This is the heart of Mkhaya Game Reserve, an unforgettable bushveld paradise in eastern Swaziland, where you can get so close to the large mammals that you can literally touch them. More importantly, however, Mkhaya is one of Africa’s great refuges for endangered species - a sanctuary where you are more likely to see black rhino than anywhere else in the world. This alone is enough of a reason to travel to Swaziland.

The reserve is the brainchild of world-renowned conservationist Ted Reilly, who started it in 1979 as a sanctuary for purebred Nguni cattle, which were threatened with extinction because of crossbreeding. The programme was so successful that Reilly, backed by the Swaziland Monarchy, the South African World Wildlife Foundation and other foreign bodies, decided to develop Mkhaya into a fully-fledged game sanctuary. A visit to this reserve should definitely be included as part of your Swaziland tour.

The Tea Road
The Tea Road winds its way to the top of the Mdzimba Mountain -the burial place of the Kings - from where you will see, hundreds of metres below, the magnificent panorama of the Ezulwini Valley spread out beneath the twin peaks of Sheba’s Breasts, referred to in Rider Haggard’s King Solomon’s Mines.

Mantenga Nature Reserve and Swazi Cultural Village
This is a small, protected area of natural bush vegetation in a secluded corner of the Ezulwini Valley. It is thickly forested with indigenous varieties such as the Waterberry and Kiaat. The Swazi Cultural Village nestles next to the little Usutu River in a clearing below the Mantenga Falls. Authentic Swazi beehive huts have been constructed as they would have been 150 years ago - where visitors can experience true Swazi culture. Traditional Swazi dances are performed twice a day.

The official figure of population occupying Swaziland is 985 000 - approximately 53,54 people per square kilometre. Swaziland is landlocked in the east by Mozambique and on the other borders by South Africa.

It is something of a topographical jumble, which can hamper Swaziland travel. Within a roughly oval shape only 193km (121 miles) long from north to south and much less east to west, God has contrived there to be everything from peaks and upland plateaux, through rolling grassland in the middleveld to the hot, arid bush of the lowveld on the Natal border. Wherever you venture in the country’s 17,364 sq km (6,783 sq miles) your Swaziland tour will expose you to something different. Swaziland is divided into four distinct regions, which are easily explored without the need to travel great distances: the eastern Lubombo plateau; the low bush country of the lowveld; the hilly middleveld or grasslands; and the mountains, forests and waterfalls of the highveld in the west. The vegetation varies according to the regions, from the high summer rainfall area of the highveld in the west to the drier lowveld areas in the east. The altitude also varies from an average of 1 800m in the highveld to around 400m in the lowveld. Summers are very hot in the lowveld eastern areas but temperate in the highveld. Winters in the highveld are typically beautiful and sunny during the day, with chilly mornings and evenings, while the lowveld winters are always warm. Keep this in mind when planning your Swaziland holiday.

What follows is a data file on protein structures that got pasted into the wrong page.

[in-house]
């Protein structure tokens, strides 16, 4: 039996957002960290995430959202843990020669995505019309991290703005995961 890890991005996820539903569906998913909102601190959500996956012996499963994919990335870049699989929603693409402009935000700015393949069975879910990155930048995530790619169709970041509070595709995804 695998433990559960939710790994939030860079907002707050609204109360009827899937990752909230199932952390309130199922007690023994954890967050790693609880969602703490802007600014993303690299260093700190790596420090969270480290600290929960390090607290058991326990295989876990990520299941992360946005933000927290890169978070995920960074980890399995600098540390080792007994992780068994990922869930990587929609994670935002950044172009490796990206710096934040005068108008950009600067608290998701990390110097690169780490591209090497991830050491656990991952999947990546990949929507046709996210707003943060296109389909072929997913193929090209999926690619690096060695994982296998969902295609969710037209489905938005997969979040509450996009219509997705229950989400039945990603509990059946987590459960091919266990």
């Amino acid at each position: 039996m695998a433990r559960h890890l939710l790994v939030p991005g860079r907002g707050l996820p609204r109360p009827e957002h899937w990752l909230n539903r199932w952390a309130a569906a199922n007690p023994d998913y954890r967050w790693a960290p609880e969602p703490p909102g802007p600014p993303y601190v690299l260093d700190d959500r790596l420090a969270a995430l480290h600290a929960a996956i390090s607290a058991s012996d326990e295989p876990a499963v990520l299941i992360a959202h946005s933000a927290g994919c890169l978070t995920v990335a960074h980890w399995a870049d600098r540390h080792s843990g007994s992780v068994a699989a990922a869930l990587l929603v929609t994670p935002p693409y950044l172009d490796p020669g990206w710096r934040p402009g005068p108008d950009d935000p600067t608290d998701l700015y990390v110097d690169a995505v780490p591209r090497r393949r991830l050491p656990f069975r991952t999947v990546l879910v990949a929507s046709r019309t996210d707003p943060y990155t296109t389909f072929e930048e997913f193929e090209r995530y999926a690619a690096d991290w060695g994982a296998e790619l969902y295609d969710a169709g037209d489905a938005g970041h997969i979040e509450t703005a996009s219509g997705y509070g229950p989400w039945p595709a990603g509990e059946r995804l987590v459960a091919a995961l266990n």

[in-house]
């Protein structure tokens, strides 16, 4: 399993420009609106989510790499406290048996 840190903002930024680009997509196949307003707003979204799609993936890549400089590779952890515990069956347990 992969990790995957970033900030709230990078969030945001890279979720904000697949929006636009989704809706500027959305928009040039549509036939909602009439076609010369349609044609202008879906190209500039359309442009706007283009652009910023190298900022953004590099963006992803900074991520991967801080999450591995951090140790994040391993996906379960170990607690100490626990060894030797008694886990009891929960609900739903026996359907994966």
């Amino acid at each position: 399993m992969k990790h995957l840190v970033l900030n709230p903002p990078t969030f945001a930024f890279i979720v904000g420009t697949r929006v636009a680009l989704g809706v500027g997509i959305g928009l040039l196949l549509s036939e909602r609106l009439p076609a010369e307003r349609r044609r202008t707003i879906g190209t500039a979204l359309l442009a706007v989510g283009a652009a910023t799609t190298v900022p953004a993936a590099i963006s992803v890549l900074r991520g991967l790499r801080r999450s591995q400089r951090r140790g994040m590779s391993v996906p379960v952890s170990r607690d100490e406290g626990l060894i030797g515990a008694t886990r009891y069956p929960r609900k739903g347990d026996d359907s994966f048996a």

Sugar, soft drink concentrates, citrus products and wood pulp are the major exports, mainly to South Africa from which Swaziland receives almost all (90 percent) of its imports. Tourism Travel is one of Swaziland’s biggest industries, so bear this in mind while on your Swaziland holiday.

Whilst African Travel Gateway does not arrange visas, the following information has been provided to assist you in finding out the visa requirements for the passport that you are holding. While every effort is made to keep this information updated, it is subject to change.

No visas are required by South African, Namibian, British, USA or Zimbabwe passport holders. Citizens of numerous other countries are also exempt.

Below are the issuing authorities in the Southern Africa region. One should first however, check if there is a Swazi Consulate in your country of residence. This will make the process of applying for a visa a lot simpler:

a) The Swaziland High Commission
715, Government Avenue, Arcadia, 0083
P.O Box 14294, Hatfield, 0028
Tel: (+27 12) 344 1910 begin_of_the_skype_highlighting‚ ‚ ‚ ‚ ‚ ‚ ‚ ‚ ‚ ‚ ‚ ‚ ‚ ‚ (+27 12) 344 1910‚ ‚ ‚ ‚ ‚ ‚ end_of_the_skype_highlighting / 17 / 24
Fax: (+27 12) 343 0455

b) Swaziland Consulate
P.O Box 8030, Johannesburg, 2000
23 Jorissen Street
Tel: (+27 11) 403 2050 / 36
Fax: (+27 11) 403 747
Office hours: Mon-Fri 09h30 to 12h30

c) The Chief Immigration Officer
P.O Box 372, Mbabane, Swaziland
Tel: (+268) 404 2941 / 2
Fax: (+268) 404 4303

These offices will be closed on all South African public holidays as well as Swaziland public holidays.

Malaria is a risk in the Lowveld areas, but don’t let this spoil your African holiday. Avoid swimming in still or slow-moving dams and rivers as bilharzia is also a risk, as are crocodiles. Yellow fever and cholera certificates are only required if you have come from an area where those diseases are endemic, but yellow fever inoculation is advisable anyway.